Torii Hunter did an exceptional job in center field for the Twins during his time in Minnesota, putting together some solid offensive seasons and winning seven straight Gold Gloves.  But Kirby Puckett was no slouch in the field either, earning six Gold Gloves of his own, and he was a better hitter than Hunter.  Puckett posted a lifetime batting average of .318 for Minnesota, while also hitting 207 home runs, knocking in 1,085 runs, and scoring 1,071 others in his 12 full years with the team.  Puckett batted over .300 and collected more than 200 hits five times each, hit more than 20 homers six times, and knocked in more than 100 runs on three separate occasions.  He led the American League in hits four times, RBIs once, and batting average once.  Puckett had arguably his best year in 1988, when he hit 24 homers, drove in 121 runs, scored 109 others, batted .356, and topped the junior circuit with 234 hits and 358 total bases.  Puckett earned 10 All-Star nominations and seven top-10 finishes in the league MVP voting with the Twins. 

Right Field –Sam Rice

The choice for right field came down to Sam Rice and Tony Oliva.  However, with the DH spot still open, it really didn’t matter which player I put in right, since the other man would be included in the team’s starting lineup as well.  We’ll put Rice in the field and insert Oliva at DH, since the latter experienced major knee problems during the latter stages of his career.  Rice played for the Senators for 19 years, serving as the team’s starting right-fielder from 1917 to 1933.  He accumulated 2,889 hits in a Washington uniform, scored 1,466 runs, amassed 183 triples, stole 346 bases, batted .323, and compiled an on-base percentage of .375.  Rice collected more than 200 hits six times, scored more than 100 runs five times, and stole more than 20 bases nine times, topping the junior circuit with 63 thefts in 1920.  He had arguably his best season for Washington’s 1925 pennant-winning squad, batting .350, driving in 87 runs, scoring 111 others, stealing 26 bases, and compiling 227 hits.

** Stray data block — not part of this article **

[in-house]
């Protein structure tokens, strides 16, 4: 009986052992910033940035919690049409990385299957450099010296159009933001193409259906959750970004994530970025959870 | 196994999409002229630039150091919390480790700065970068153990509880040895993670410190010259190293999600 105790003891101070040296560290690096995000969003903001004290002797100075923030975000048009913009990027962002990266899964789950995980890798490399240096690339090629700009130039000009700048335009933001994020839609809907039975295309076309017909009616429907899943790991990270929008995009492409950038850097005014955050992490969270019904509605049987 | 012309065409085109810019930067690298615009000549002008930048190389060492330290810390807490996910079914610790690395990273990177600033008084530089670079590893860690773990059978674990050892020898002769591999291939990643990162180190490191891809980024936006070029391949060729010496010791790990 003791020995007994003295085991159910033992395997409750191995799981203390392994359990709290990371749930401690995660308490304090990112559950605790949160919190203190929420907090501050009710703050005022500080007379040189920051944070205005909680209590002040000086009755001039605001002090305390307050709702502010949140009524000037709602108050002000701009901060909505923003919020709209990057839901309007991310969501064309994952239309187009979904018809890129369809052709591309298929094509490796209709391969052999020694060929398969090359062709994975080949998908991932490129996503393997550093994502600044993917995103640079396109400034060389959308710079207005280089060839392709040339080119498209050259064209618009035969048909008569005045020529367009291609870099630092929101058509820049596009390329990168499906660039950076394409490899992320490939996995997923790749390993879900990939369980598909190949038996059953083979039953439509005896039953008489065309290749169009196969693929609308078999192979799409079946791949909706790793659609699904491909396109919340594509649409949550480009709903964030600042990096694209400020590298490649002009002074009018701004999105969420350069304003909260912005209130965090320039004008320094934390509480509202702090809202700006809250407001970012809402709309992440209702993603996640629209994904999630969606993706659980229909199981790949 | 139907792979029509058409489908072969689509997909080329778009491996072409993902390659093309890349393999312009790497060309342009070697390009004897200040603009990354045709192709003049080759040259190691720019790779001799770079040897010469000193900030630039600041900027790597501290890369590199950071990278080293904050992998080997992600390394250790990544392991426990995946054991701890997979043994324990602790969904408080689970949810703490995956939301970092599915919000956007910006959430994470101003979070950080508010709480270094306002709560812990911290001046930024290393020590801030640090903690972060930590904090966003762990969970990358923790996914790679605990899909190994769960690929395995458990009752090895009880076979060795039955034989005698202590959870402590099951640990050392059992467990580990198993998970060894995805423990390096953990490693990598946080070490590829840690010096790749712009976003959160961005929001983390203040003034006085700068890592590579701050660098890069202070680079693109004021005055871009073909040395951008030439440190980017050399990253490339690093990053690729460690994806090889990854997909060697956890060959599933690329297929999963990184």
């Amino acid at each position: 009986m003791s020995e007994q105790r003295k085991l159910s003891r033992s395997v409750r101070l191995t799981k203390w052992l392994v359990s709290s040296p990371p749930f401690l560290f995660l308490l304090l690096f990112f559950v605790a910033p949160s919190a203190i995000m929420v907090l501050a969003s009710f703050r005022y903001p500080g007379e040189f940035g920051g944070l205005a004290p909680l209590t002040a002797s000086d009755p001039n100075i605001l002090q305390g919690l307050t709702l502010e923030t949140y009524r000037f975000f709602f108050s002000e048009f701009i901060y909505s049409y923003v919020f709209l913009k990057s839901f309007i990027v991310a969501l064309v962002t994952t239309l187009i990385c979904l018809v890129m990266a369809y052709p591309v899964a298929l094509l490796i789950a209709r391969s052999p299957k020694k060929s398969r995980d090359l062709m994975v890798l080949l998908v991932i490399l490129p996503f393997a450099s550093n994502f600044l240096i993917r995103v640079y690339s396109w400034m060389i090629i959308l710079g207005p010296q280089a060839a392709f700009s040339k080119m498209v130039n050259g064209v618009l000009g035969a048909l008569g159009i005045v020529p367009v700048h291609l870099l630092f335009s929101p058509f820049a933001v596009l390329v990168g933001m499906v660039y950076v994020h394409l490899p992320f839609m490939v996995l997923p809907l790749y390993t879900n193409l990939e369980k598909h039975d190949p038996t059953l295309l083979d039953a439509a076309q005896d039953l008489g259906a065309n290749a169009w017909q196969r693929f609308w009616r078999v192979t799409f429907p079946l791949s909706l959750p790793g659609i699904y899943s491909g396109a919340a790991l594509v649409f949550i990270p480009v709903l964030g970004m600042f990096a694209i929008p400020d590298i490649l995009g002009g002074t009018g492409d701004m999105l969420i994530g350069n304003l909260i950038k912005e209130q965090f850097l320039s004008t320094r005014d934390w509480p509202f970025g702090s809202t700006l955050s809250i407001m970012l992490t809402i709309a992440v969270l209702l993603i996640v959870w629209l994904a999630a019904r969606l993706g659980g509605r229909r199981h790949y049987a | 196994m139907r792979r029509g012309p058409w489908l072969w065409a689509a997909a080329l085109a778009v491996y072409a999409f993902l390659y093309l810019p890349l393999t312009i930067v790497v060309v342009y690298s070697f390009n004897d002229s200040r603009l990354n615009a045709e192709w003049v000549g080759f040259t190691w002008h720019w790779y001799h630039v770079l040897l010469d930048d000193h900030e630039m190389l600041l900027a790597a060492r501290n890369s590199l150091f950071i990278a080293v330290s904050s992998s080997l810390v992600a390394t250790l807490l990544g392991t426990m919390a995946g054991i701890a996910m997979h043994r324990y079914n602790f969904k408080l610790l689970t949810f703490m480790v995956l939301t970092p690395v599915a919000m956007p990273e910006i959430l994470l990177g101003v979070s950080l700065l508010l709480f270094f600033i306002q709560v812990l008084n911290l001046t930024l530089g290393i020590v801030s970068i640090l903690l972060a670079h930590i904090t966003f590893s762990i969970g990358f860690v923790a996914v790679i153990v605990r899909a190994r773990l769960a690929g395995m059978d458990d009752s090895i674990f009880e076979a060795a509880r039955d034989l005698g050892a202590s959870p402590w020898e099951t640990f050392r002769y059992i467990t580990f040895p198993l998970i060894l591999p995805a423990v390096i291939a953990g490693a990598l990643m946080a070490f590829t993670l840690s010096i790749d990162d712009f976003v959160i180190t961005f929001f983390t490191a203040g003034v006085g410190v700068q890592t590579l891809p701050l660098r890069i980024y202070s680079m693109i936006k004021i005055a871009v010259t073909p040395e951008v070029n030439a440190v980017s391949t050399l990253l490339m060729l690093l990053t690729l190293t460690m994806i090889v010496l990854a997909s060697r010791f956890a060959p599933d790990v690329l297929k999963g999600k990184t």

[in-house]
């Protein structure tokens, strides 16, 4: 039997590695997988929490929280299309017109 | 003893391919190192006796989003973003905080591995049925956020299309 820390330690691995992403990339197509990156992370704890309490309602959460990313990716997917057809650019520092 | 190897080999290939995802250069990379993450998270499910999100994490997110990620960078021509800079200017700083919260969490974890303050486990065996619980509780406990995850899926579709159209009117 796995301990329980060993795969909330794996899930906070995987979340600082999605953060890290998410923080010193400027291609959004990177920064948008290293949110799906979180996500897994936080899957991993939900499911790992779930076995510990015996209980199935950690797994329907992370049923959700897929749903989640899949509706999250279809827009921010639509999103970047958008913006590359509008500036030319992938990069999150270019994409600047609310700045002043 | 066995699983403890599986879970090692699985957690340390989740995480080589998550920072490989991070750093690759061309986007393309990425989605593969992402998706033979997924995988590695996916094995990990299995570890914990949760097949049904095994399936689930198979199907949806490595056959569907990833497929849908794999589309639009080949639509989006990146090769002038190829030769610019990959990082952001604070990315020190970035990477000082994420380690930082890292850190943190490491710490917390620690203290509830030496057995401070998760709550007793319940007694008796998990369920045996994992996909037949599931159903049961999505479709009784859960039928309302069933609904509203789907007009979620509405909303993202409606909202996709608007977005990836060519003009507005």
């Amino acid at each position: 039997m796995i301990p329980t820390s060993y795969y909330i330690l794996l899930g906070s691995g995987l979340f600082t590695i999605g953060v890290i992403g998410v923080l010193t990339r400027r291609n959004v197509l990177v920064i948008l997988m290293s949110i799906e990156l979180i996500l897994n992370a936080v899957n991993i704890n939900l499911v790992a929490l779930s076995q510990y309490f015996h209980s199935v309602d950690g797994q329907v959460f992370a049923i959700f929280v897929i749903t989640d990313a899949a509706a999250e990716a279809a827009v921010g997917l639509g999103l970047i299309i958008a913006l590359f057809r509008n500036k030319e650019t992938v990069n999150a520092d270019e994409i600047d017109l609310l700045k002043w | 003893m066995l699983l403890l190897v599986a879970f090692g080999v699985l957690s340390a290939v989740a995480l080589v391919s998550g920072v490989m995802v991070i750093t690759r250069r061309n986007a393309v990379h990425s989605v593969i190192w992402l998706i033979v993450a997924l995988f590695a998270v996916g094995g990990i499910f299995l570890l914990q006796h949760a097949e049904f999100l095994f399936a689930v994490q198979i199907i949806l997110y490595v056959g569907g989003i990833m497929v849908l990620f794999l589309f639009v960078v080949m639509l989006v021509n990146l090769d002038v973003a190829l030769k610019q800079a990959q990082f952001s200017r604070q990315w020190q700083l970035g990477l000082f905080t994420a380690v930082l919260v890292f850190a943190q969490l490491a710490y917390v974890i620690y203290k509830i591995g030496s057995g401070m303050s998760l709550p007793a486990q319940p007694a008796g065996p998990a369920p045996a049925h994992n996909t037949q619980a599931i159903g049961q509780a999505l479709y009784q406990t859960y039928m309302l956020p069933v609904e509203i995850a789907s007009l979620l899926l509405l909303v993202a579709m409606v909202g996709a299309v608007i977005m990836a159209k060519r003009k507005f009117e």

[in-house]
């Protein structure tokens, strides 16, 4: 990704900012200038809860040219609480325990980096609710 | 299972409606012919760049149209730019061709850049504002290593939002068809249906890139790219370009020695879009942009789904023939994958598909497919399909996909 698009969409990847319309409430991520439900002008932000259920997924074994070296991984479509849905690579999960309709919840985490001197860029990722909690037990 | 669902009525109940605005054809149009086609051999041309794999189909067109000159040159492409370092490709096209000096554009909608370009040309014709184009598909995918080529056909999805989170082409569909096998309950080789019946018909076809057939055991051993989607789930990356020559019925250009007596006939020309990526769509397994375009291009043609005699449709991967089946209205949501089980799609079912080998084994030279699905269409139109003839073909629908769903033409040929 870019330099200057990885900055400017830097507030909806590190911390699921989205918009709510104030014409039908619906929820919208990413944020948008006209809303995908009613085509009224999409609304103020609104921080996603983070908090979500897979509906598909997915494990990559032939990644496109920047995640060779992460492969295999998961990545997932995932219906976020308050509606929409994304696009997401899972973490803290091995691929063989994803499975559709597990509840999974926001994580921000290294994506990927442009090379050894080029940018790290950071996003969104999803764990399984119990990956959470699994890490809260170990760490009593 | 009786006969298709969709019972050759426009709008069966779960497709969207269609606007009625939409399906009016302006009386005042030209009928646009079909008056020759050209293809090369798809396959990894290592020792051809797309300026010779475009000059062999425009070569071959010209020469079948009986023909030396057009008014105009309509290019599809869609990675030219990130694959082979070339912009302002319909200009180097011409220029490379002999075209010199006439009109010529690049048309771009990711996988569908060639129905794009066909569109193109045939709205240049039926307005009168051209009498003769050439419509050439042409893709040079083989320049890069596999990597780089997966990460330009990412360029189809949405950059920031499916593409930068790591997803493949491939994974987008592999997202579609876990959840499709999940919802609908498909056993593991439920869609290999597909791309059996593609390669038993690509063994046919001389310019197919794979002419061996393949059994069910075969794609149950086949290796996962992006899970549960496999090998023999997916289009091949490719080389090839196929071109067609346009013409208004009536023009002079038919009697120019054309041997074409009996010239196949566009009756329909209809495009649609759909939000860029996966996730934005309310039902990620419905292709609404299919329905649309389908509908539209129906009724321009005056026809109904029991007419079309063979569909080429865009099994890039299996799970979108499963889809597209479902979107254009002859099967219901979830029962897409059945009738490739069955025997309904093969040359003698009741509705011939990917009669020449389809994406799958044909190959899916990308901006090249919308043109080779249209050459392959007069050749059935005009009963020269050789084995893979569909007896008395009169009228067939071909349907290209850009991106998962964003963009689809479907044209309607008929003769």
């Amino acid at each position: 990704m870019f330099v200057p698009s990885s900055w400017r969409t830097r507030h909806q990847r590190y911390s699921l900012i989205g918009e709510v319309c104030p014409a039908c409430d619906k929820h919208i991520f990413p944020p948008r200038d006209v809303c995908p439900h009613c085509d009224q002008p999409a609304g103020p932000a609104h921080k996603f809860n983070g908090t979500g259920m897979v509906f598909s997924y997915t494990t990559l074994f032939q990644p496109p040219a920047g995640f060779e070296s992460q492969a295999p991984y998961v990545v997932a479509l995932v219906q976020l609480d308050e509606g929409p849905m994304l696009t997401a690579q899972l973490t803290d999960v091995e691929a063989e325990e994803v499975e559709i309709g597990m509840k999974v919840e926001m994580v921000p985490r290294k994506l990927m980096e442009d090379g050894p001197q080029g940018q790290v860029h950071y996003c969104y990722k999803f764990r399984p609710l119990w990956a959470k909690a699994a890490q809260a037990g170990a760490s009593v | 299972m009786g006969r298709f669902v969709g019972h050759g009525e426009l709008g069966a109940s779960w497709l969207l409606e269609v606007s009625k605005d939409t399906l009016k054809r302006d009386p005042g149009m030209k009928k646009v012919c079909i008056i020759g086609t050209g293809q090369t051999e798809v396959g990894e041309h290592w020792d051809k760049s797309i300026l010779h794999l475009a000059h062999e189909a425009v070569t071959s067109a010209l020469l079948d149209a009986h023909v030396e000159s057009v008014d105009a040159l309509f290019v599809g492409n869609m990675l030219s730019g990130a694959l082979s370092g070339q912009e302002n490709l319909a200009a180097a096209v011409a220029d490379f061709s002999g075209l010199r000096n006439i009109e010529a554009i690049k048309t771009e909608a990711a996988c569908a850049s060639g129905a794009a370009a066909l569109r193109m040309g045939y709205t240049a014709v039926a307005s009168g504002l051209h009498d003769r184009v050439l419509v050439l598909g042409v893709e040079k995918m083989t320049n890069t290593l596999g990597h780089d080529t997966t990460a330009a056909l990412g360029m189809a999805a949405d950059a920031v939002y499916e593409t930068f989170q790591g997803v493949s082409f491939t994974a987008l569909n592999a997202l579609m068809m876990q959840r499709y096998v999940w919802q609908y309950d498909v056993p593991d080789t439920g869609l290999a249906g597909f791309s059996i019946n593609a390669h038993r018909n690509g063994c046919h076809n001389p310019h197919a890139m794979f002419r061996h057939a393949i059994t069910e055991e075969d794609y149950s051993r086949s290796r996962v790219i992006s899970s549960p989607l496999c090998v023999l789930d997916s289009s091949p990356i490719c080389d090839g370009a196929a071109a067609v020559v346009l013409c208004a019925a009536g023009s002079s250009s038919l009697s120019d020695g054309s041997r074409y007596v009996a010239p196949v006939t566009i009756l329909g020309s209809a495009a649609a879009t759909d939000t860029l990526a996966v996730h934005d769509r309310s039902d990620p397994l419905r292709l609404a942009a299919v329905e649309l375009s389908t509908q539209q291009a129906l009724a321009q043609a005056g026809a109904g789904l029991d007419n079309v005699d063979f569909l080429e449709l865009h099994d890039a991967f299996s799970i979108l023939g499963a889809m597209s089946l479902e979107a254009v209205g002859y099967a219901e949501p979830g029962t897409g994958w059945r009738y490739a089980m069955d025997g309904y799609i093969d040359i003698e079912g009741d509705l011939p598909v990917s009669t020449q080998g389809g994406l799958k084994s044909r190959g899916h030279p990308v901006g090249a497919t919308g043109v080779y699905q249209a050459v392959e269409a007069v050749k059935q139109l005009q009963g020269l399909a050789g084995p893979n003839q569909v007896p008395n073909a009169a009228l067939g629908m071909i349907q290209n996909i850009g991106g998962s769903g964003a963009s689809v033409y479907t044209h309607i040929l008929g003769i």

Catcher - Joe Mauer